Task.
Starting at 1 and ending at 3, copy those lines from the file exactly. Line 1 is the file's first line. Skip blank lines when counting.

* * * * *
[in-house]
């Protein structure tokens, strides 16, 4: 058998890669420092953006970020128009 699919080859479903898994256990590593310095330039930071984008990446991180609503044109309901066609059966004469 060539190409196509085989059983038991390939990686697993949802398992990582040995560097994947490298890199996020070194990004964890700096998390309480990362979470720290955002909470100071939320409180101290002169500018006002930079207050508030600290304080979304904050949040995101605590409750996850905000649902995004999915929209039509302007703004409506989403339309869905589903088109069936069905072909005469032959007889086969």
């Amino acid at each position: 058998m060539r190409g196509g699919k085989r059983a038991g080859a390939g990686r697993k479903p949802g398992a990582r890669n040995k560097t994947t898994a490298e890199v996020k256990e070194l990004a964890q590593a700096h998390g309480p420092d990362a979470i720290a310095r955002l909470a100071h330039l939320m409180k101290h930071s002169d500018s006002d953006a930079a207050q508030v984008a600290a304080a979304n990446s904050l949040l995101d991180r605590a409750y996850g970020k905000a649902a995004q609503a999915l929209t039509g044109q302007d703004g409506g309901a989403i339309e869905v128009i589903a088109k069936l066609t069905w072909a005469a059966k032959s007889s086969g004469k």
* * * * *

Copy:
[in-house]
């Protein structure tokens, strides 16, 4: 058998890669420092953006970020128009 699919080859479903898994256990590593310095330039930071984008990446991180609503044109309901066609059966004469 060539190409196509085989059983038991390939990686697993949802398992990582040995560097994947490298890199996020070194990004964890700096998390309480990362979470720290955002909470100071939320409180101290002169500018006002930079207050508030600290304080979304904050949040995101605590409750996850905000649902995004999915929209039509302007703004409506989403339309869905589903088109069936069905072909005469032959007889086969």
């Amino acid at each position: 058998m060539r190409g196509g699919k085989r059983a038991g080859a390939g990686r697993k479903p949802g398992a990582r890669n040995k560097t994947t898994a490298e890199v996020k256990e070194l990004a964890q590593a700096h998390g309480p420092d990362a979470i720290a310095r955002l909470a100071h330039l939320m409180k101290h930071s002169d500018s006002d953006a930079a207050q508030v984008a600290a304080a979304n990446s904050l949040l995101d991180r605590a409750y996850g970020k905000a649902a995004q609503a999915l929209t039509g044109q302007d703004g409506g309901a989403i339309e869905v128009i589903a088109k069936l066609t069905w072909a005469a059966k032959s007889s086969g004469k």